Garmin 2.6 Nuvi Update SiRF InstantFixII
Over the past couple of months we have had numerous people writing to us to say that they have been having trouble getting satellite reception in their Nuvi 700 series devices, and a few people reporting similar problems with Nuvi 200 series devices. These reports prompted our article about tips for GPS satellite reception which helped a few people out. It didn’t completely solve the problem for all users though. But since Garmin’s update version 2.6 and something called SiRF InstantFix (now version II), those troubles have largely gone away.
I had seen some of the troubles myself with a Nuvi 760. After both had been turned off for more than 48 hours I took a Nuvi 200 and the 760 outside with an unobstructed sky view and turned them on. The 200 connected in less than two minutes while the 760 was seemed confused and didn’t lock on for about 40 minutes. When I performed the same test after the update, the 760 and 200 both acquired a fix within seconds.
After the Garmin Firmware version 2.6 was recently released for Nuvi 700 series models (and 3.6 for some of the 200 series), the acquisition problems have largely gone away according to most user reports. That was from 700 series owners but owners of the Nuvi 260 have also reported similar success.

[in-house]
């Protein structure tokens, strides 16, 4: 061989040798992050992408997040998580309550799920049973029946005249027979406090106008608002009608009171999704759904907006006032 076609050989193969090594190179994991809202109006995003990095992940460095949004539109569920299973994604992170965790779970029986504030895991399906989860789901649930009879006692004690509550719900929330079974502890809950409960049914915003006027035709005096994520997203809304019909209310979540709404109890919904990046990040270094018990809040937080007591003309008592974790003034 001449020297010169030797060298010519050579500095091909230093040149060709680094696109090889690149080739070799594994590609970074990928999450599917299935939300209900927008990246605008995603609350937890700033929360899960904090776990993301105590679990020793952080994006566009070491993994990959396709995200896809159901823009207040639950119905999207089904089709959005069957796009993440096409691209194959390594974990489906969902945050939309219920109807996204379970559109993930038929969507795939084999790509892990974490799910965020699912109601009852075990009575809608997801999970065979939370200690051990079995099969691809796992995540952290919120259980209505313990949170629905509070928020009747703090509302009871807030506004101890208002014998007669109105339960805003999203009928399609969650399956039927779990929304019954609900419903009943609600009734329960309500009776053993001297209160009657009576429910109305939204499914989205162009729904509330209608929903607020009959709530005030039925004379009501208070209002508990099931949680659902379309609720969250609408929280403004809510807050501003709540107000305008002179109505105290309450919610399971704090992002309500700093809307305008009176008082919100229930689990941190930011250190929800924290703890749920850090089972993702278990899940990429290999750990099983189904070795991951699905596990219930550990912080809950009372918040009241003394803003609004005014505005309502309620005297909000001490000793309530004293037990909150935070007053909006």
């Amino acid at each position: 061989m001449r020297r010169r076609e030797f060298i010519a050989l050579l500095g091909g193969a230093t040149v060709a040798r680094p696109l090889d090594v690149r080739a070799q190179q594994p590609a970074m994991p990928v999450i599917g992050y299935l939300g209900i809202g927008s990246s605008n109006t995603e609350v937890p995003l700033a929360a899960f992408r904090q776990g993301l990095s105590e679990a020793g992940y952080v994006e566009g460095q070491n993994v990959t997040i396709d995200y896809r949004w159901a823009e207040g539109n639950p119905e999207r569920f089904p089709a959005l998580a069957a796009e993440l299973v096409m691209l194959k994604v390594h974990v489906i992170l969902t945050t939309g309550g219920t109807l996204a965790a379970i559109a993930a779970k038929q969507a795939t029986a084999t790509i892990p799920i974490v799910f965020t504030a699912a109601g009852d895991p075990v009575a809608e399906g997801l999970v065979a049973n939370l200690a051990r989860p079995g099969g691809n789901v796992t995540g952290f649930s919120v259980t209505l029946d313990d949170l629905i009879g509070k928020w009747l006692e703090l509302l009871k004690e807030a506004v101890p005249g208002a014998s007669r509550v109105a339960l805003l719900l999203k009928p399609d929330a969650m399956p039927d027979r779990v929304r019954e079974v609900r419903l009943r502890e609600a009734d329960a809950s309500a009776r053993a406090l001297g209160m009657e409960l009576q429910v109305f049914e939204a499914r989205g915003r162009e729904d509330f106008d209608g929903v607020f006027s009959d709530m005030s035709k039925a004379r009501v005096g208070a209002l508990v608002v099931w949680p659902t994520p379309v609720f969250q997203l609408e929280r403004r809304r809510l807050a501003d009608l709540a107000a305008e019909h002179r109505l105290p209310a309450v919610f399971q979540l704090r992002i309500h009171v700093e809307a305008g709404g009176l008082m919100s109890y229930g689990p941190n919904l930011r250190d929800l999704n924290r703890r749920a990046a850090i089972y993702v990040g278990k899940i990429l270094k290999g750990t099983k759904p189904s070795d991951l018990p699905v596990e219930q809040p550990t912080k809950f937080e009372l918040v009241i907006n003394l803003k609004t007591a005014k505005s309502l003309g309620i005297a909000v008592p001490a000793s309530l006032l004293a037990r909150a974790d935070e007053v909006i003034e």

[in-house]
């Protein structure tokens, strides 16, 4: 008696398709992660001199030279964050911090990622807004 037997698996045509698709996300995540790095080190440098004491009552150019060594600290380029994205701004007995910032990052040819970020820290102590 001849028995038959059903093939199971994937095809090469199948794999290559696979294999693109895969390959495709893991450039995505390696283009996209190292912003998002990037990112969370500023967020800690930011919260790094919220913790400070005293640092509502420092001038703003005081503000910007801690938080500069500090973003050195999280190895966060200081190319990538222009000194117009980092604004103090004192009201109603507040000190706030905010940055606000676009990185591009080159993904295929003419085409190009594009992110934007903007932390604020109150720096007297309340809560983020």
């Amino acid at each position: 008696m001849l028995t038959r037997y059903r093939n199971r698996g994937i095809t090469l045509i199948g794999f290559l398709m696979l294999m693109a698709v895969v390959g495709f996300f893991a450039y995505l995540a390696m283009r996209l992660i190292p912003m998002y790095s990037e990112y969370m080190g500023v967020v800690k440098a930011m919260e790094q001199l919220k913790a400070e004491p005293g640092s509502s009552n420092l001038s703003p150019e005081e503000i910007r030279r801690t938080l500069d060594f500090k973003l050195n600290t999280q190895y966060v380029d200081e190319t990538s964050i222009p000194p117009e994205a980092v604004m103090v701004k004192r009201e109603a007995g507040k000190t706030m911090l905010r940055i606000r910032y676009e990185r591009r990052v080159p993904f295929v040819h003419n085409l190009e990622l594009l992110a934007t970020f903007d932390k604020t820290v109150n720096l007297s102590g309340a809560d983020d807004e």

So how did it suddenly get better? The answer seems to rely with the recently announced SiRFInstantFixII system as users have seen a reference to that phrase on their devices since the update. (Indeed we have now seen it too, click on the image at the right.) How does it work? While most people will just be glad “it works”, here is a more technical description from SiRF.
While in theory determining location using GPS satellites is a simple process of triangulation, the reality is much more complex. First, the GPS receiver needs to find and “lock” onto enough satellites to be able to calculate its location, a process called acquisition. With its 200,000 correlators, SiRF’s innovative SiRFstarIII architecture made the acquisition of satellites very fast. To calculate accurate position, however, the GPS receiver needs to know where each of these GPS satellites is in the sky with a very high degree of accuracy.
Every satellite requires 30 seconds to broadcast its precise location, and the GPS receiver must be able to download this data from each satellite it needs for a fix. This data is typically valid only for two to three hours. If anything interrupts the signal while receiving this data, such as a building or tree, the receiver has to wait another 30 seconds to completely download the data from the satellite.
In real-world conditions, where the GPS receiver is usually moving, it can take up to several minutes to obtain all the data the receiver needs to perform its calculations and obtain a fix, resulting in a long period with a great deal of location uncertainty before navigation can begin.
So if you have a Nuvi 700 series or 260 and you have been experiencing long acquisition times, be sure to fire up WebUpdater and download the latest firmware update. It could make a world of difference for you.